Belfast-based writer and director Evan Marshall has been on a lifelong quest to put the ‘legend’ of Northern Ireland’s 1982 World Cup odyssey to paper.
Fields of Wonder, which traces the remarkable history of Billy Bingham’s legendary team in the early 80s, is now available in all good bookstores.
The publication, which includes a foreword by former international captain Martin O’Neill, will officially launch at the old Tesco building in Belfast on Monday evening.
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And that concludes several years of searching for Evan who was a starry-eyed 11-year-old when Northern Ireland reached the second phase of Espana 82.
Fields of Wonder follows on from Evan’s previous book ‘Spirit of 58’ which chronicled Northern Ireland’s historic charge up to the 1958 World Cup quarter-finals in Sweden.
And just like Spirit of 58, which was a follow-up to an acclaimed sports documentary of the same name, Fields of Wonder will be released as a film later this year.
Evan said: “The idea was always to write a sequel to the 1958 World Cup book and bringing the story of the 1982 World Cup to life on its 40th anniversary was a sequel. obvious.
“It’s a story I’ve always wanted to tell. I watched the 1982 World Cup as a kid in Ballybeen and all my life I’ve stuck with the legend of that Northern Ireland team.
“I was 11 years old and I was in P7 at school when the 1982 World Cup took place, so my memories are of playing football on the streets, collecting Panini stickers and all that.
“At that age you eat, sleep and drink the World Cup, so I was playing football against garages every day with friends, reliving games from the night before.
“It was a magical moment and watching the Northern Ireland games was so exciting because I was young enough to naively believe we could win the tournament.
“At this age, you say to yourself ‘why not?’ At 11, you’re the perfect age to take it all in but also believe that anything is possible. It was a very special moment.
Evan used interview recordings of previous talks with legendary boss Billy Bingham and key players who helped Northern Ireland reach the second round of the tournament.
The story covers Bingham’s appointment as manager in 1980, winning the British Championship in 1980, the ups and downs of qualifying and the drama of playing in the final in Spain.
“I spoke with Billy and interviewed just about every major player from 1982,” Evan said.
“I spoke with people like Martin O’Neill, Pat Jennings, Billy Hamilton, Sammy McIlroy, Gerry Armstrong, Jimmy Nicholl, John McClelland and Norman Whiteside.
“Looking back, 1982 was a wonderful roller coaster, not just to get to the finals, but to do what this team did in Spain.”
After drawing with Yugoslavia and Honduras, Northern Ireland advanced to the second leg with a famous 1-0 win over hosts Spain, with Gerry Armstrong scoring the winner in Valencia.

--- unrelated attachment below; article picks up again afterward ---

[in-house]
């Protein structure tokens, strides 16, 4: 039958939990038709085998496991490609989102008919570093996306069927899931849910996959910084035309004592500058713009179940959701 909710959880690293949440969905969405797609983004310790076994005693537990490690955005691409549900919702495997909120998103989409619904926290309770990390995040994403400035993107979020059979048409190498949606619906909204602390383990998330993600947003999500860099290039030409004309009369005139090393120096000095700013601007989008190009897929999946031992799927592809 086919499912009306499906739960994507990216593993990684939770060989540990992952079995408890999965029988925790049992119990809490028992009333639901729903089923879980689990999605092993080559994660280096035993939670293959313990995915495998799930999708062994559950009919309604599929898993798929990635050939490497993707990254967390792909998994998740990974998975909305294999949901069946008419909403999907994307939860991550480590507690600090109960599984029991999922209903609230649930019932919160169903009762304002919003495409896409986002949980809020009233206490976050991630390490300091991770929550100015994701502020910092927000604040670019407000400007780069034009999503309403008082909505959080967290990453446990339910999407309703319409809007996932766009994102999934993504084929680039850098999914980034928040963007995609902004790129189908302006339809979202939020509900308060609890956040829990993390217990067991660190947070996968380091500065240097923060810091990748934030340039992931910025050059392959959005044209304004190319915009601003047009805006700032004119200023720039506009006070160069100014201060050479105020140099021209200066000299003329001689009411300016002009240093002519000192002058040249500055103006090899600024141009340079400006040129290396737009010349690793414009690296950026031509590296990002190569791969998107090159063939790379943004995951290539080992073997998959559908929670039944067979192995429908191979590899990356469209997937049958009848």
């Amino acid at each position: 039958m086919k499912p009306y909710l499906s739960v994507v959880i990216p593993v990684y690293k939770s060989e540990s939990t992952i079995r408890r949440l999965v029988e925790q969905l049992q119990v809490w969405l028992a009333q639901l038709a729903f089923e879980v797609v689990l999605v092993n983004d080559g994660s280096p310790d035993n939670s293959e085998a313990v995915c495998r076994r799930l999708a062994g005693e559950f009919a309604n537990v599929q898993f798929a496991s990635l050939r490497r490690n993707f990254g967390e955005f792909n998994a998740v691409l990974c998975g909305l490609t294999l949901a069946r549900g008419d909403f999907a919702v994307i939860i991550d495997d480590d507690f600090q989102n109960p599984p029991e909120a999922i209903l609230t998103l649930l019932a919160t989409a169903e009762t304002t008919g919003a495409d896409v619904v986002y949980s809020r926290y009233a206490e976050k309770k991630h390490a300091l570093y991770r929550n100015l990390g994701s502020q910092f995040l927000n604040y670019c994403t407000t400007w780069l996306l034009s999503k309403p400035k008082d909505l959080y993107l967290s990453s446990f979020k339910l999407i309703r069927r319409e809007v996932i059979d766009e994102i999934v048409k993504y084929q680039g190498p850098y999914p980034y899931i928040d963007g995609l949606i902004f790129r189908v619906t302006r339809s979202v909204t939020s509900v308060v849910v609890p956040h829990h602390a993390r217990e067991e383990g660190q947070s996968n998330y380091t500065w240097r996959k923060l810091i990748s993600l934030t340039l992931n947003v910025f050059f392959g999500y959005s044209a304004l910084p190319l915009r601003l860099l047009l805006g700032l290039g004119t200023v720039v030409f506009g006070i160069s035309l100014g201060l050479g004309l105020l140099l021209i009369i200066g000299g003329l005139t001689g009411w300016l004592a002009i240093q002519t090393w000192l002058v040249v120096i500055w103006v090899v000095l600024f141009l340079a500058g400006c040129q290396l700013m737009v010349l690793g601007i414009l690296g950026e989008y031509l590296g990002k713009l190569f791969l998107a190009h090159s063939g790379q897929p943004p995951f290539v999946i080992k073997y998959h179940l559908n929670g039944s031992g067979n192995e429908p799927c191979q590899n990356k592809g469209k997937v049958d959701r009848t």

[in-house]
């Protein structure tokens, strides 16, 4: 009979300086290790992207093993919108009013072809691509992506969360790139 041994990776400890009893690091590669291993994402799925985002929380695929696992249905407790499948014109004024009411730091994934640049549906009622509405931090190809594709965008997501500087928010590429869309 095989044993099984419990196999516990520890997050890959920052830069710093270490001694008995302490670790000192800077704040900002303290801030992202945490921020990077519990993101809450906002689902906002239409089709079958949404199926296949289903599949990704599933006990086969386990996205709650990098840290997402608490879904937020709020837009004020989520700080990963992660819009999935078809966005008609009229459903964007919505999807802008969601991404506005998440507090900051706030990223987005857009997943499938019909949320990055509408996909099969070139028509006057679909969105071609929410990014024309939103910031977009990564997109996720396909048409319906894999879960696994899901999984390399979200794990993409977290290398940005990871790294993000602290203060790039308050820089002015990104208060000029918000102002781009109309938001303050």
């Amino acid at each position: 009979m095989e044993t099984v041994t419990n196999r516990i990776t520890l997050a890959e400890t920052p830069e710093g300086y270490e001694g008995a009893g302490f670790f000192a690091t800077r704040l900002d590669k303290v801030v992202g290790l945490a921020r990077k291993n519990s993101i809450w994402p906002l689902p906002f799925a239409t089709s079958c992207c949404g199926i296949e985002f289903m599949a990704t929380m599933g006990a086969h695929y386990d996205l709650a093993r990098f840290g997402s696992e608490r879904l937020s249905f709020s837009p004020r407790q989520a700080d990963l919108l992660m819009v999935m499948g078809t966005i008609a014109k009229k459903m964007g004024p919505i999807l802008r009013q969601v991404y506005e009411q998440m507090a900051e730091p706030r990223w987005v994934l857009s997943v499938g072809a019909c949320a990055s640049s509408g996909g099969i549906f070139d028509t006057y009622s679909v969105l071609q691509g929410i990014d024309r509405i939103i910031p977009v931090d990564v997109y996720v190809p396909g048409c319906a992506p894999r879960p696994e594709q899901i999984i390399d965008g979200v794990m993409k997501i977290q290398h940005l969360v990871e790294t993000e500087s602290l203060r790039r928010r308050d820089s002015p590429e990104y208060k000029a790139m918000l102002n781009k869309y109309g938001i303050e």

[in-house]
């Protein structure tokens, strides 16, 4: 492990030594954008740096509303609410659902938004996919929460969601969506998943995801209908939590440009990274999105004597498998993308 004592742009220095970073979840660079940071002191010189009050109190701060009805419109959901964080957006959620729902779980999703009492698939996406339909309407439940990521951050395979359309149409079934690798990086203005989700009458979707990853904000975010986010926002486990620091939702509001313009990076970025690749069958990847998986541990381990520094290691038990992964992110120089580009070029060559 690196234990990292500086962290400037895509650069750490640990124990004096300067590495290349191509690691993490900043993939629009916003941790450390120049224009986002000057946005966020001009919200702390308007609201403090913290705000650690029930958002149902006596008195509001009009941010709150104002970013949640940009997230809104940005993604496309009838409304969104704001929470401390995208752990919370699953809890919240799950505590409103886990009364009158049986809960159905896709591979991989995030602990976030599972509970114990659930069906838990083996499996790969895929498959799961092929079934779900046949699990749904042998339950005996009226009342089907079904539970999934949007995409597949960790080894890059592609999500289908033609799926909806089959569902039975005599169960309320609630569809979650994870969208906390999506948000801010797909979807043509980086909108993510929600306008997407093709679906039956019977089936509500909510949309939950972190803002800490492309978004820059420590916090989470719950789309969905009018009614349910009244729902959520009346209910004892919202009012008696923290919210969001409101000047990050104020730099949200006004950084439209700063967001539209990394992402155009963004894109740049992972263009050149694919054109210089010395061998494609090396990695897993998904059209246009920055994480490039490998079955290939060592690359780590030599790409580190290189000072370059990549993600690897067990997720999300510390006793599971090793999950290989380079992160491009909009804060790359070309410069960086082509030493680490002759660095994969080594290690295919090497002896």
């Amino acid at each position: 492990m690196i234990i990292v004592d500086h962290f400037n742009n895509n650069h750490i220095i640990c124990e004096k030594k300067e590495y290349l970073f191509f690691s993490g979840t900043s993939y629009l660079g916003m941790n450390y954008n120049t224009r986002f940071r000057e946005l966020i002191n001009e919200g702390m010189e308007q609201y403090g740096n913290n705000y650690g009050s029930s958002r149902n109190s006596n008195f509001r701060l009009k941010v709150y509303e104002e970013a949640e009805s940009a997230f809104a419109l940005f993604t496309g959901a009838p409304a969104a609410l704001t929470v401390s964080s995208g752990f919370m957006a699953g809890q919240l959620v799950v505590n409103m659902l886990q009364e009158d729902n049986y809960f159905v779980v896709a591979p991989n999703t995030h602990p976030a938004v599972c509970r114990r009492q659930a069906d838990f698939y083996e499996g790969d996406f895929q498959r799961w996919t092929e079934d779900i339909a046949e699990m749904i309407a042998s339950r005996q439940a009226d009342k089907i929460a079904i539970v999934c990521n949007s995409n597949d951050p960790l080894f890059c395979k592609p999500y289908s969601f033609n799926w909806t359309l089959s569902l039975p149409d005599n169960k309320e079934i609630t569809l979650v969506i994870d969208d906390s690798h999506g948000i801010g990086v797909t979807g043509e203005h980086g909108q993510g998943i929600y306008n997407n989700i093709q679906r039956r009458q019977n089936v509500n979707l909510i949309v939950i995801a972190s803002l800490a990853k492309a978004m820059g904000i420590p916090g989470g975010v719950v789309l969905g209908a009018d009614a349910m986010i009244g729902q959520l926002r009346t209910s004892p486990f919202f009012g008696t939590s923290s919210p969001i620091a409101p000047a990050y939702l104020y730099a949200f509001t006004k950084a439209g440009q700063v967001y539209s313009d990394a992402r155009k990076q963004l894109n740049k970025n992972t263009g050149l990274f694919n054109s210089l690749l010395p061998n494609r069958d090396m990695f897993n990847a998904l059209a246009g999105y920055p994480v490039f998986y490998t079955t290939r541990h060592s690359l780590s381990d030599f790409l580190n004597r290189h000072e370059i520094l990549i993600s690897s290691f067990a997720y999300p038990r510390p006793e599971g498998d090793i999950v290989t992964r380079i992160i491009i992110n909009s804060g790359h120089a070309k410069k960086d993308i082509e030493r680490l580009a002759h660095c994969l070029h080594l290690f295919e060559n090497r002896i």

But with the second round consisting of a three-team group stage, Bingham’s men retired after a manic 2-2 draw with Austria and a 4-1 loss to a Michel Platini-inspired France in Madrid.
When asked if any anecdotes or revelations surprised him while writing Fields of Wonder, Evan said, “Some of the local media coverage, and how hostile it was, actually surprised me.
“Every bad result, the team was sliced and diced and some of them were a little discolored. In fact, I mentioned it to the players and they were aware of it.
“When I looked at the newspaper archives, it wasn’t always a case of ‘our little country is doing well, isn’t it fantastic’. The team was heavily criticized after a few results.
“Another thing that jumped out at me was how the Irish FA almost hindered the potential success of this team; for example by arranging a crucial qualifier with Sweden in June.
“The English leagues had closed for the summer and the Swedish league was booming. We lost 1-0 and it looked like our hopes of qualifying were gone after that result.
“The players were upset and there was actually a quote in the Swedish press the next day where they thanked the Irish football authorities for playing the game in June.
“Jock Stein, who managed Scotland who topped our qualifying group, said after that game ‘football in the summer is good for the administrators, but not so good for the players’.”
Despite their summer setback in Stockholm, Northern Ireland managed to secure a place in Spain, at the expense of the Swedes and Portugal, with a home win against Israel five months later.
And the rest, as recorded in Field of Dreams, is history.
- Fields of Wonder: The Incredible Story of Northern Ireland’s Journey to the 1982 World Cup will launch at 2 Royal Avenue, Belfast (the old Tesco building) on Monday evening (7pm-9pm). Everyone is welcome.
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